Thursday, April 10, 2008

Howling Mad!

Scientists studying feline defensive rage liken it to human anger, saying that both emerge and unleash in the brain.

With each such advance in the understanding of the mammalian brain’s recipe for rage, scientists seem to be moving closer to developing medications to quell violent behavior in humans and other mammals.

In cats, such therapies may prevent the hissing, back arching, ear retraction, claw extensions and fur standing-on-end that are typical indicators of feline defensive rage.

In humans, related anger reveals itself with road rage, an impulsive form of anger that involves little or no thought.

“In road rage, the person never thinks about what he is doing but just acts in the way he does because he feels that he has been threatened by someone else and the impulsive behavior represents a way by which he can protect himself from such a threat,” Discovery News quoted co-author Allan Siegel, a professor in the Department of Neurology & Neurosciences at New Jersey Medical School in Newark, as saying.

“In reality, his actions are usually much more dangerous to him than to the person whom he perceived cut him off on the road,” added Siegel.

Previous studies had shown that anger is centered in the medial hypothalamus region of the brain.

In the latest study, the researchers electrically stimulated this brain region in 10 female cats, creating feline defensive rage among them. When a protein called an interleukin was introduced into the anger region of the cats brains, it fueled the felines rage.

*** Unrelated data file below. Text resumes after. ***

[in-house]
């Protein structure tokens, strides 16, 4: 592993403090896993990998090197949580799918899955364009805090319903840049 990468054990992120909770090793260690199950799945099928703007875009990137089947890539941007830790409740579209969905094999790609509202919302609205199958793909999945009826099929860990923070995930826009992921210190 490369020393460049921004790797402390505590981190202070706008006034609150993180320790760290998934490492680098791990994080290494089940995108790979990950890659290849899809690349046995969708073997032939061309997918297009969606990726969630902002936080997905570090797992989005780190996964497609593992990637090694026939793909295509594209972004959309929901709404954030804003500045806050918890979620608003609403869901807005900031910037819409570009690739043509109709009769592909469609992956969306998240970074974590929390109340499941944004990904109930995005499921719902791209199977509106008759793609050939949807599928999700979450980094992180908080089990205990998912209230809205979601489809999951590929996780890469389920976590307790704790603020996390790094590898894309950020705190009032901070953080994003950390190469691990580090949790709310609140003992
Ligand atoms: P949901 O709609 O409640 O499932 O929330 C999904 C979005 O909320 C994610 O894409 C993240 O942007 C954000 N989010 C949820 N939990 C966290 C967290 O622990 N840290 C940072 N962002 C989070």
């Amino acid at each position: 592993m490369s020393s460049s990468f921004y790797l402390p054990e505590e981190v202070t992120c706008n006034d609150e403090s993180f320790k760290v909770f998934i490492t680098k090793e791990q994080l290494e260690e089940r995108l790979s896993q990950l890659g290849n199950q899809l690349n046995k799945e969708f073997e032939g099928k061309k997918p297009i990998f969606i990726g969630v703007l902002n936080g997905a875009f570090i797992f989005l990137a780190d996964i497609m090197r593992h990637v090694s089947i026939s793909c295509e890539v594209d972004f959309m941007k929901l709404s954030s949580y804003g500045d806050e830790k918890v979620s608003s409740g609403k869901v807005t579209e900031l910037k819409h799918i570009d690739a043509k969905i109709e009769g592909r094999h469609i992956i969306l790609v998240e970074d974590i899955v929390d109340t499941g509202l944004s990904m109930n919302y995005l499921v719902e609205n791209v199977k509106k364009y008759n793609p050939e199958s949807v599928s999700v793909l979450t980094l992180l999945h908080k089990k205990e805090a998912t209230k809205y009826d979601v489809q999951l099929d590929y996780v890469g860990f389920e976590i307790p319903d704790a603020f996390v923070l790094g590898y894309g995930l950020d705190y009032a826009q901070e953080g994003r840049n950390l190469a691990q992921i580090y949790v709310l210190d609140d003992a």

Siegel says that the protein somehow attaches to a serotonin receptor, which is a critical neurotransmitter that helps inhibit everything from sleep to vomiting to sex and hunger in humans.

The researcher says that for anger, the interleukin reacts with the serotonin, and causes the neuron to which the serotonin is attached to discharge.

Before long, many neurons in the region start to discharge at a high rate, causing the individual to fall into a rage and behave defensively.

Since wild cats are very territorial, says Siegel, zoo tigers feel threatened and act aggressively whenever they face intruders, whether in zoo or in the wild.

An expert, who did not participate in the research, agreed with the findings outlines in the new study. "There is a possibility that new targets for therapeutic management of aggressive behaviour in humans can be developed,” said Hreday Sapru, director of Neurosurgical Laboratories at the New Jersey Medical School.

“In addition, this discovery may provide a basis for future studies that will unravel the underlying mechanisms of aggression and other related behaviors in animals,” Sapru added.

The findings have been accepted for publication in the journal Brain, Behaviour, and Immunity.

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